Pages 683-684, transcribed by Carolyn Ward from History of Allen and Woodson Counties, Kansas: embellished with portraits of well known people of these counties, with biographies of our representative citizens, cuts of public buildings and a map of each county / Edited and Compiled by L. Wallace Duncan and Chas. F. Scott. Iola Registers, Printers and Binders, Iola, Kan.: 1901; 894 p., [36] leaves of plates: ill., ports.; includes index.




A life of indefatigable industry has brought to Edward Grubbs the competence which now classes him among the substantial citizens of Woodson county. He was born in Dearborn county, Indiana, on the 10th of December, 1832, and represents one of the old families of that state. His father, John M. Grubbs, was also born there, and the grandfather, Edward Grubbs, Sr., was a native of Virginia, whence he removed to the Hoosier state during the period of its primitive development. There he reared his family and after arriving at years of maturity, John M. Grubbs married Eliza Lunger, a native of New Jersey. In 1854 he removed to Iowa, but after a year returnd[sic] to Indiana. While upon the trip he was taken ill and died soon after reaching his old home, passing away in 1856, at the age of fifty-five years. His wife died in 1858. Eleven children, all sons, were born unto them, the subject of this review being the second in order of birth.

Edward Grubbs was reared in Indiana and acquired a common-school education. As a companion and helpmate for the journey of life he chose Miss Susan Brown, their marriage being celebrated September 10, 1851. She is a native of North Carolina. Her parents died when she was very small, so she never learned anything of the family history. She was taken to Ohio by a family named Tuttle and afterward went to live with a family by the name of Bonham with whom she remained until she attained to womanhood.

After their marriage Mr. and Mrs. Grubbs secured employment on a farm, the former working in the fields, the latter performing the duties of the household. After a year thus passed they went to live with his grandfather, Edward Grubbs, with whom they remained a year, when our subject rented a farm in Ohio, operating it for two years. In 1854 he removed to Iowa, and in 1859 went to Pike's Peak, Colorado, to engage in mining, but not finding that a profitable venture he returned to Iowa in July of the same year. Continuing to make the Hawkeye state the place of his abode until 1860. In that year he again went to Indiana and for a year worked as a farm hand, after which he leased and operated a farm for five years, but believing he could improve his financial condition in the west where lands were cheaper, he went to Bates county, Missouri, in 1868, working there by the month for a year and a half.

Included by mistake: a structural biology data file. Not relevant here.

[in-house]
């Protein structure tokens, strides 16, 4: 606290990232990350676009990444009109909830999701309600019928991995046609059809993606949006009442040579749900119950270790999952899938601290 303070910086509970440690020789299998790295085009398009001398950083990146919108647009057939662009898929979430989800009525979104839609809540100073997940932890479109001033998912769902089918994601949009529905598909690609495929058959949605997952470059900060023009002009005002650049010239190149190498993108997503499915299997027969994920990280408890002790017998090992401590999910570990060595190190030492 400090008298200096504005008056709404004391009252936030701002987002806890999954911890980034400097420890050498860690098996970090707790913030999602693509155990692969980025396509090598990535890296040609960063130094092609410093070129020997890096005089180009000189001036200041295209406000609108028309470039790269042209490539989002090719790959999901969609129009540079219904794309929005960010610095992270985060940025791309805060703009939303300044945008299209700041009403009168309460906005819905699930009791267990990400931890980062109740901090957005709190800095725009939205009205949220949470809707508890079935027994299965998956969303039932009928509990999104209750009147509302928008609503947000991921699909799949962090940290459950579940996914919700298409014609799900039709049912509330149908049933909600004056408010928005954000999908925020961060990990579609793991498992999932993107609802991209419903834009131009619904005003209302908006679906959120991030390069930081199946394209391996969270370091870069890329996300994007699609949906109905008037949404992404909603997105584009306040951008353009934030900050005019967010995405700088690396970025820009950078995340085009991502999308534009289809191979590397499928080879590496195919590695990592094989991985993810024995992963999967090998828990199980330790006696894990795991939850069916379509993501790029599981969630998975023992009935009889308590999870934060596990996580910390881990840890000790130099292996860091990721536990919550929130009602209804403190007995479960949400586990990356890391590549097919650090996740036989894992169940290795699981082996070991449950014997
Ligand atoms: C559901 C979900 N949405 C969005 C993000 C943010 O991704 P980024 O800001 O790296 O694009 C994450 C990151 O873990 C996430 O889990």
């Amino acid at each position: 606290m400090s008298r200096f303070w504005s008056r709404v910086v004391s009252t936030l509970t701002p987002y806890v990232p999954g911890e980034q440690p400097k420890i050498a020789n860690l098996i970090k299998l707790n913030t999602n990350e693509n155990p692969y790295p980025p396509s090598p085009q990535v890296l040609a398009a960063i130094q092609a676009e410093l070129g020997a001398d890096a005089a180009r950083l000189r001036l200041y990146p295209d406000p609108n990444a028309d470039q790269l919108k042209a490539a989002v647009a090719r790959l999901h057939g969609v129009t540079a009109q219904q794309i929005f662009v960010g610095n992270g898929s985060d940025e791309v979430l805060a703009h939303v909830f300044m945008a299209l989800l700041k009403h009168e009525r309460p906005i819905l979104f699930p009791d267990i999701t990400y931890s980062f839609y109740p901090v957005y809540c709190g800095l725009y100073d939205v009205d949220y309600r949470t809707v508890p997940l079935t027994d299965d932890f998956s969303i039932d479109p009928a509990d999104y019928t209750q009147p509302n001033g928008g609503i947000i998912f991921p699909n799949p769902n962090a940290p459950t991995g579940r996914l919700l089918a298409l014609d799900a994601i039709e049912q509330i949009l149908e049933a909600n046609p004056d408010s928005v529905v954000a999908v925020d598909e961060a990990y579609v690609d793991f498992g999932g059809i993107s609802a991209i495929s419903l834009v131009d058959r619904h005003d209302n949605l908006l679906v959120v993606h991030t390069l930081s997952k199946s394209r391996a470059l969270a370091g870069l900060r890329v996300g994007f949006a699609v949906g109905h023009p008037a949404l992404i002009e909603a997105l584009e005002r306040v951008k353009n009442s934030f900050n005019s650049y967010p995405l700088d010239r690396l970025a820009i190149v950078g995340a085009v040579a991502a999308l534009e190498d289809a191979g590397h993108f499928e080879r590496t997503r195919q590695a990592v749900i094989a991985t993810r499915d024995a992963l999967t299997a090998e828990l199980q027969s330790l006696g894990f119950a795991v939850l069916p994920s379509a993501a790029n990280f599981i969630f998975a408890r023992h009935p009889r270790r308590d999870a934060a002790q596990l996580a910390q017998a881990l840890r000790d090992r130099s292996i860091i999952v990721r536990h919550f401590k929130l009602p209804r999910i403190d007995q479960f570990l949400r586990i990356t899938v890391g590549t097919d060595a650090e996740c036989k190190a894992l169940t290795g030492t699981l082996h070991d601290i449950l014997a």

In the fall of 1869 Mr. Grubbs came to Woodson county and secured a homestead of eighty acres on Cherry creek. For fourteen years


he cultivated the fields and improved the place also engaged in stock-raising. He then traded that farm for some timber land on the Neosho river, one mile northwest of Neosho Falls, where he now owns a valuable tract of one hundred and twenty-five acres. The rich, alluvial soil produces excellent crops in return for his cultivation, and his wheat and cornfields form a most attractive feature in the landscape. He raises about thirty-five bushels of wheat to the acre. Upon the place is a good residence, substantial barn and other modern improvements, and everything about the place indicates thrift and progress. At one time he was in debt two thousand dollars, but he raised corn, cleared off the indebtedness through the sale of that product and is now in very comfortable circumstances.

Unto Mr. and Mrs. Grubbs have been born seven children, namely: Bailey G.. who is now living in Oklahoma territory; Eliza, wife of J. D. Newcomb, of Oklahoma; Ward Beecher, who is living in Cherokee county; Mrs. Pearl Jones, who resides in Neosho Falls; Emma Stovall, who died in Oklahoma, leaving five children; Lusetta and Laura, who died in infancy. If the parents both survive until September, 1901, they will celebrate the fiftieth anniversary of their marriage. They are people of genuine worth, of high moral character and are justly entitled to the esteem in which they are held. Years of earnest labor, eventually crowned with prosperity—such is the epitome of the life of Edward Grubbs, and in this respect his career is certainly worthy of emulation.

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